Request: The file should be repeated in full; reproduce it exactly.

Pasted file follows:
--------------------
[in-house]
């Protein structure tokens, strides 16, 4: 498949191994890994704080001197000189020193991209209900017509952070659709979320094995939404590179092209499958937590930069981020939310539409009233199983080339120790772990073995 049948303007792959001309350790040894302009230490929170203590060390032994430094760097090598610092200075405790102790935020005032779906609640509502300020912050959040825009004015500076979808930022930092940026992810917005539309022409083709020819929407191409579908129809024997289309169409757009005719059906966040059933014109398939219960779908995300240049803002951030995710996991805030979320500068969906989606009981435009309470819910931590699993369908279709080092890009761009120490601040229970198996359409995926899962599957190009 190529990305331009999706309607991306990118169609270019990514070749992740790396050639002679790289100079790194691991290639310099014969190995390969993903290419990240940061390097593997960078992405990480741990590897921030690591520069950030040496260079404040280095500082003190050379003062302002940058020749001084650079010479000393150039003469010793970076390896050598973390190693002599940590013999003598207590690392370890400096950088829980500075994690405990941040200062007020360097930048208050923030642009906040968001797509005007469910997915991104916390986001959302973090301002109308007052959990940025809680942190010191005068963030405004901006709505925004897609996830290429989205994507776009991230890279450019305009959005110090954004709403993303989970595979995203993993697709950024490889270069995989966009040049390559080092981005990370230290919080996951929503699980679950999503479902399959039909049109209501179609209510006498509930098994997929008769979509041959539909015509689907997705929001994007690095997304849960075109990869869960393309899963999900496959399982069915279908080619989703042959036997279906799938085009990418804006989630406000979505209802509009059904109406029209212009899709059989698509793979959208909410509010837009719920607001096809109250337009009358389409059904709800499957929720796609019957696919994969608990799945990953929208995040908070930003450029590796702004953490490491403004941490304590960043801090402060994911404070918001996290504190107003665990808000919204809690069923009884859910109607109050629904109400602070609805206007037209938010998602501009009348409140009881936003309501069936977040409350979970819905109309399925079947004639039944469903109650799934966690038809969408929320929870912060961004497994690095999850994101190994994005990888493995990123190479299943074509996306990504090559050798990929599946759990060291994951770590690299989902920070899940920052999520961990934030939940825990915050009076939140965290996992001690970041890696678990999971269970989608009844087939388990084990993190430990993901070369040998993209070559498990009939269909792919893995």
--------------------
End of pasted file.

[in-house]
């Protein structure tokens, strides 16, 4: 498949191994890994704080001197000189020193991209209900017509952070659709979320094995939404590179092209499958937590930069981020939310539409009233199983080339120790772990073995 049948303007792959001309350790040894302009230490929170203590060390032994430094760097090598610092200075405790102790935020005032779906609640509502300020912050959040825009004015500076979808930022930092940026992810917005539309022409083709020819929407191409579908129809024997289309169409757009005719059906966040059933014109398939219960779908995300240049803002951030995710996991805030979320500068969906989606009981435009309470819910931590699993369908279709080092890009761009120490601040229970198996359409995926899962599957190009 190529990305331009999706309607991306990118169609270019990514070749992740790396050639002679790289100079790194691991290639310099014969190995390969993903290419990240940061390097593997960078992405990480741990590897921030690591520069950030040496260079404040280095500082003190050379003062302002940058020749001084650079010479000393150039003469010793970076390896050598973390190693002599940590013999003598207590690392370890400096950088829980500075994690405990941040200062007020360097930048208050923030642009906040968001797509005007469910997915991104916390986001959302973090301002109308007052959990940025809680942190010191005068963030405004901006709505925004897609996830290429989205994507776009991230890279450019305009959005110090954004709403993303989970595979995203993993697709950024490889270069995989966009040049390559080092981005990370230290919080996951929503699980679950999503479902399959039909049109209501179609209510006498509930098994997929008769979509041959539909015509689907997705929001994007690095997304849960075109990869869960393309899963999900496959399982069915279908080619989703042959036997279906799938085009990418804006989630406000979505209802509009059904109406029209212009899709059989698509793979959208909410509010837009719920607001096809109250337009009358389409059904709800499957929720796609019957696919994969608990799945990953929208995040908070930003450029590796702004953490490491403004941490304590960043801090402060994911404070918001996290504190107003665990808000919204809690069923009884859910109607109050629904109400602070609805206007037209938010998602501009009348409140009881936003309501069936977040409350979970819905109309399925079947004639039944469903109650799934966690038809969408929320929870912060961004497994690095999850994101190994994005990888493995990123190479299943074509996306990504090559050798990929599946759990060291994951770590690299989902920070899940920052999520961990934030939940825990915050009076939140965290996992001690970041890696678990999971269970989608009844087939388990084990993190430990993901070369040998993209070559498990009939269909792919893995």